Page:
The study, which evaluated road safety information for the entire United States from the National Highway Traffic Safety Administration for 30 years (1980 through 2009), examined the number of fatal crashes on each tax deadline day throughout that time period, and to control for prevailing risks, studied results from the same weekday one week before and after.
Conducted by Sunnybrook Health Sciences Centre and led by researcher Dr. Donald Redelmeier, professor of medicine at Sunnybrook (Canada's largest trauma centre) and colleague Christopher Yarnell from the University of Toronto, the study results revealed a total of 19,541 individuals involved in fatal crashes during the 30 tax days and 60 control days.
The 30 tax days accounted for 6,783 individuals, equivalent to 226 per day. In contrast, the researchers found a total of 12,758 individuals involved in crashes during the 60 control days, equivalent to 213 per day, said the report.
The researchers concluded that the risk of fatal crashes was 6 percent higher on income tax deadline day and equal to an absolute increase of 404 deaths over the study or about 13 individuals for the average tax day.
The bulk of increases in risk with tax deadlines took place during the last twenty years and were primarily related to working age adults under age of 65. The increased risk on tax day included passengers and pedestrians and extended across different regions, daylight hours, demographic groups and alcohol consumption.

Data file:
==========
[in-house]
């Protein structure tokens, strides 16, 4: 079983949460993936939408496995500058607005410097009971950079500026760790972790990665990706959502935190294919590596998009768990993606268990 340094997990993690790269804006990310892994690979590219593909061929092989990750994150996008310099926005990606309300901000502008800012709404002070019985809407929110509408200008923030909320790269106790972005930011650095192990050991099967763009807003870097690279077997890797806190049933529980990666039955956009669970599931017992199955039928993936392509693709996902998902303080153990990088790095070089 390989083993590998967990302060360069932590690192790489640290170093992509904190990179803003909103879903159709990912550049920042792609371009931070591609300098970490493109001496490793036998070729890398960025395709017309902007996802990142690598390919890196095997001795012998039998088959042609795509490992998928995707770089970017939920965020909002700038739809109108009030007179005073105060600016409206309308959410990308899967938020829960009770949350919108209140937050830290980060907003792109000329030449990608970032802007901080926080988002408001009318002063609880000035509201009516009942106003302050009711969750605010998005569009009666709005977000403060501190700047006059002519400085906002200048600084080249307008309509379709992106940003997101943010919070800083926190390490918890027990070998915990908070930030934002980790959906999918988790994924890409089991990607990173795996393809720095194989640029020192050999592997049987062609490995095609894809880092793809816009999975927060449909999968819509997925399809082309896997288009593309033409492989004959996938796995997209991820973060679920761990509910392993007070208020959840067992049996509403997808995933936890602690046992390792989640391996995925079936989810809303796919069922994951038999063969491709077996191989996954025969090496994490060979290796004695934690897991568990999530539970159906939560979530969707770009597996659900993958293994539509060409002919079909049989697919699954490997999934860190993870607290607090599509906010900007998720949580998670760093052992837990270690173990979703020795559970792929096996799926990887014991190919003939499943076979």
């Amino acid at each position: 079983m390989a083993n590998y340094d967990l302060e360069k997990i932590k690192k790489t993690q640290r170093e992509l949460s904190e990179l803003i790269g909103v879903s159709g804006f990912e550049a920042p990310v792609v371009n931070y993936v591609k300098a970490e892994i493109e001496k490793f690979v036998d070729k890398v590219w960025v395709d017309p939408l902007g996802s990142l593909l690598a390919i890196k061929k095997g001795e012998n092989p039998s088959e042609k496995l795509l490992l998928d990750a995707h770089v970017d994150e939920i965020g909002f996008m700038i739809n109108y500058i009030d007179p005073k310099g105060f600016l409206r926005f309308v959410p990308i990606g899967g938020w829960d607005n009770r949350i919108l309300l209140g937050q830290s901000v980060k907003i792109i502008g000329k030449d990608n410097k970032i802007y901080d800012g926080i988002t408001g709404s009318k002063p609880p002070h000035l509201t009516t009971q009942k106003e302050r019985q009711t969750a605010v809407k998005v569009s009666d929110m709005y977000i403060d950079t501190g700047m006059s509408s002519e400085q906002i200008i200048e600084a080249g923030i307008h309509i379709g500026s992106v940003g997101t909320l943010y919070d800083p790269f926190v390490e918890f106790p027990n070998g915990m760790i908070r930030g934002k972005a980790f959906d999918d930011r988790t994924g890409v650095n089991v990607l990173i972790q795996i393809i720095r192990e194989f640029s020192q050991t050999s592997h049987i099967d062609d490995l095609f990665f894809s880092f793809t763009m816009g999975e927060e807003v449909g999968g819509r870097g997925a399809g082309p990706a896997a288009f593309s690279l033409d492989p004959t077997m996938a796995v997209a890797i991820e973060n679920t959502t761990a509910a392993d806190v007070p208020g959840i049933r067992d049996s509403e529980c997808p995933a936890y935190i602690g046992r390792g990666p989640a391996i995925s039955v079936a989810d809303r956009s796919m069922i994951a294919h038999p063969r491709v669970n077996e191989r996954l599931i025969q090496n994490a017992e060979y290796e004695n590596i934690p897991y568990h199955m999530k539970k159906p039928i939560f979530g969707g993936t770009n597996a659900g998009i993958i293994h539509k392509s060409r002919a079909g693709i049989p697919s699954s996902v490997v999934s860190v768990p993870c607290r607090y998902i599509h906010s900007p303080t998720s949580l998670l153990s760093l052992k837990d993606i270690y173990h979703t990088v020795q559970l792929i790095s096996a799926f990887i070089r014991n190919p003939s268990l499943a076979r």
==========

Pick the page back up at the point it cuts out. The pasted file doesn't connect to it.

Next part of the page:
“The increased risk could be the result of stressful deadlines leading to driver distraction and human error. Other possibilities might be more driving, sleep deprivation, lack of attention, and less tolerance toward hassles. Another contributor could be decreased law enforcement as the police, themselves, might be busy with their own tax deadlines,” said Redelmeier.
The increased risk of fatal crashes on tax deadline days imparts a substantial cost to society, added Redelmeier. “In theory, the net losses equate to about $40 million in societal costs that could mathematically negate the income tax payments of about 5,000 average Americans each year.”
The study was supported by the Canada Research Chair in Medical Decision Science and the Canadian Institutes of Health Research. The results of the study are published in the April 11, 2012 issue of JAMA.
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